Quality improvement tools

There are two main toolsets used in quality improvement.

  1. Tools to help explore the root cause of problems
  2. Tools to help you trial changes

1. Tools that help explore the root cause of problems

Before you get started, it’s important to establish a shared understanding of the changes your practice wants to make to improve cancer screening processes and participation rates.

This toolkit provides guidance on the steps your practice can take to improve cancer screening rates. However, by undertaking problem analysis, you may identify additional ideas for change.

Completing problem analysis as a team helps to ensure changes are supported, understood and sustainable.

This toolkit provides the following tools to support your problem analysis:

  • The ‘Cancer screening quality improvement readiness tool'
  • Information on how to undertake workflow mapping (which helps to identify workflow blockages and problems).
  • A table of common challenges when seeking to improve participation in cancer screening, and potential solutions.
  • Links to the Clinical Excellence Commission’s repository of tools for quality improvement. Each tool includes background information and instructions on how and when it should be used. Accompanying templates (Excel or Powerpoint) have been developed and are available for staff to download and use with their own data. Links to instructional videos have also been included for most tools, to further assist in the explanation of the resource.

Cancer screening quality improvement readiness tool

The ‘Cancer screening quality improvement readiness’ tool was adapted from a resource developed by the Hunter New England and Central Coast Primary Health Network. It is a useful tool to identify areas for improvement.

It is recommended that you keep a copy of your completed checklist as it is useful to check back on your progress throughout the cancer screening quality improvement journey.

Workflow mapping

Workflow mapping is a way of making the invisible “visible” to a practice to improve processes, increase efficiency, reduce errors and improve outcomes.8

Workflow mapping is the process of documenting the specific steps and actions that take place in completing a task.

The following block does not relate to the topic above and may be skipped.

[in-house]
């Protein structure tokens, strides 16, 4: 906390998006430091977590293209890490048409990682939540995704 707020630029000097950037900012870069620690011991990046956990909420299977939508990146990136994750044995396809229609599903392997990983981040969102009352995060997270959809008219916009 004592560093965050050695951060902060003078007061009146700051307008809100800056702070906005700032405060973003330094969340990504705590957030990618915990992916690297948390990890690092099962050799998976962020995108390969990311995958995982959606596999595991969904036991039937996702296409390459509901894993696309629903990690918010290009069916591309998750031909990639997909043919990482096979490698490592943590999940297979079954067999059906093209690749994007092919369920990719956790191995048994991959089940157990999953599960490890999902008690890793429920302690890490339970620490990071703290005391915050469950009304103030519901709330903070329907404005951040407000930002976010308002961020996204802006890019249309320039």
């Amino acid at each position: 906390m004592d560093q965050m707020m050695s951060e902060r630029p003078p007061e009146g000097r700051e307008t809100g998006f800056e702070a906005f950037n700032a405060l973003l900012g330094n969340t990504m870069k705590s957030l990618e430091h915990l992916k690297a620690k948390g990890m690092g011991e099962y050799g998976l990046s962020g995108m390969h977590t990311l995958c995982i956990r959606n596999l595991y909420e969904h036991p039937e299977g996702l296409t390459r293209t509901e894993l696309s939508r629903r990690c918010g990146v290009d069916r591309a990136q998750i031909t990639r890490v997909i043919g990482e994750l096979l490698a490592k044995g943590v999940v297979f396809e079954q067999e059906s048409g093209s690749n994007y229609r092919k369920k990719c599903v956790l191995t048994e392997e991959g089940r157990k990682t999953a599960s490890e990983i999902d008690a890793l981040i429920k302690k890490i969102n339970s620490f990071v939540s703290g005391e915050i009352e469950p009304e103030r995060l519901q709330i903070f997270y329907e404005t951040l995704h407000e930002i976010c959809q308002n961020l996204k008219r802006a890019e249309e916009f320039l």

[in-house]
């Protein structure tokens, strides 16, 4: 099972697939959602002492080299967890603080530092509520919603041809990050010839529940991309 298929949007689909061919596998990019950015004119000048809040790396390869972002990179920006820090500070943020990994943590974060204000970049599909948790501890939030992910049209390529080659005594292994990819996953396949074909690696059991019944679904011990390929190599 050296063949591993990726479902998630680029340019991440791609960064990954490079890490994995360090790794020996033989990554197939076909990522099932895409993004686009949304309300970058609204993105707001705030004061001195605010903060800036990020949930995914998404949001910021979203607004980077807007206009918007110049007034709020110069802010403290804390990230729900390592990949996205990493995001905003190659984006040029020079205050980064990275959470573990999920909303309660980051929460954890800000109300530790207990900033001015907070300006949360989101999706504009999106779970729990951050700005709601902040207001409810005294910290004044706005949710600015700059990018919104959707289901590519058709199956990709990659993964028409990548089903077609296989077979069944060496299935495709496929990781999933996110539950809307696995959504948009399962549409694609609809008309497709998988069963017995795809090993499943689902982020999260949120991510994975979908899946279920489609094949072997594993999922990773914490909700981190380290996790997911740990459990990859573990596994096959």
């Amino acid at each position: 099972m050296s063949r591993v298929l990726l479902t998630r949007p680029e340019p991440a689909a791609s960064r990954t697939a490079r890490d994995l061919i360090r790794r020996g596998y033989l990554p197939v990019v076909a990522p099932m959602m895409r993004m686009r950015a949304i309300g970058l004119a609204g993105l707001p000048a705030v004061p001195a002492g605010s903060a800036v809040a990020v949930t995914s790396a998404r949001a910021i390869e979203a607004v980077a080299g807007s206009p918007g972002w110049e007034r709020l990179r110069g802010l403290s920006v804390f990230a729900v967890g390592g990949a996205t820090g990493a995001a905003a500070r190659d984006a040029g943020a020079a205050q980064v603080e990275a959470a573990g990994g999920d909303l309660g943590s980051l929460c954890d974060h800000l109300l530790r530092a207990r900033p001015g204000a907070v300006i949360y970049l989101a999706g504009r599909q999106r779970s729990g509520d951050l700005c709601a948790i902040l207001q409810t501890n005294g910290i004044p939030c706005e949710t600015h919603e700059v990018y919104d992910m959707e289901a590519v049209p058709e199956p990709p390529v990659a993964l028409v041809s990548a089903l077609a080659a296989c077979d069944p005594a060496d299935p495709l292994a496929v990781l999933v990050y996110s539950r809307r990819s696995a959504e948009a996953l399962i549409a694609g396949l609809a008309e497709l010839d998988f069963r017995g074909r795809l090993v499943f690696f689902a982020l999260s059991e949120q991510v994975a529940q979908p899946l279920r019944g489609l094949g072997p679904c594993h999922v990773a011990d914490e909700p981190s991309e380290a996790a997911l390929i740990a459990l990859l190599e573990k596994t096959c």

Creating a workflow map allows a practice to see what is currently happening, identify opportunities for improvement/change, and design more effective processes.

It is helpful to consider workflows as being associated with the following processes:

  1. Perceived process (what we think is happening)
  2. Reality process (what the process actually is)
  3. Ideal process (what the process could be)
Helpful tips to effective workflow mapping:

Helpful tips to effective workflow mapping:

  • Get visual: Workflow mapping can be a great, interactive way to build a shared view among a team of how a system is working; how you would like it to work; and what changes are needed to bridge the gap between the two. Use a whiteboard, or butcher’s paper and markers, to make the mapping an engaging and visual activity.

  • Be realistic: Map what is happening now, and what is desired. Consider creating an example of a patient case history for breast, bowel and cervical screening. Map the patient’s journey in terms of how your practice would handle the patient’s data, patient care and communication. Map straightforward examples (e.g. screening results are negative), as well as examples where the workflow is more complicated (e.g. patient has a positive iFOBT and is sent for colonoscopy; the practice has not received results/follow-up information).

  • Assign tasks: At each step in the workflow, map the person/s who is responsible for that step of the process.

  • Communicate: Ensure everyone involved in the process has input and that it’s a safe and supportive space to discuss areas for improvement Successful change is often dependent on the strength of the relationships of those involved from the start to the finish.

2. Tools that help you trial changes

This toolkit provides work plan templates at the start of Modules 2 to 5. It’s important that your cancer screening quality improvement team gets together to complete the work plan at the start of each module. The work plans will help you to do the following:

  • Plan the implementation: The who, what, when, where and how of:
    • the activities suggested by the toolkit
    • your own ideas for change.
  • Assess how ‘the change’ went and what you want to do next to keep improving.
  • Keep a record of what activities you have undertaken. This helps if you want to:
    • share with others undertaking similar work (i.e. what worked or what went wrong)
    • keep a record of activities for accreditation or quality improvement purposes.

Learn more about other tools that support implementing quality improvement changes from your primary health network, or refer to Appendix C (page 72) of the RACGP’s Green Book.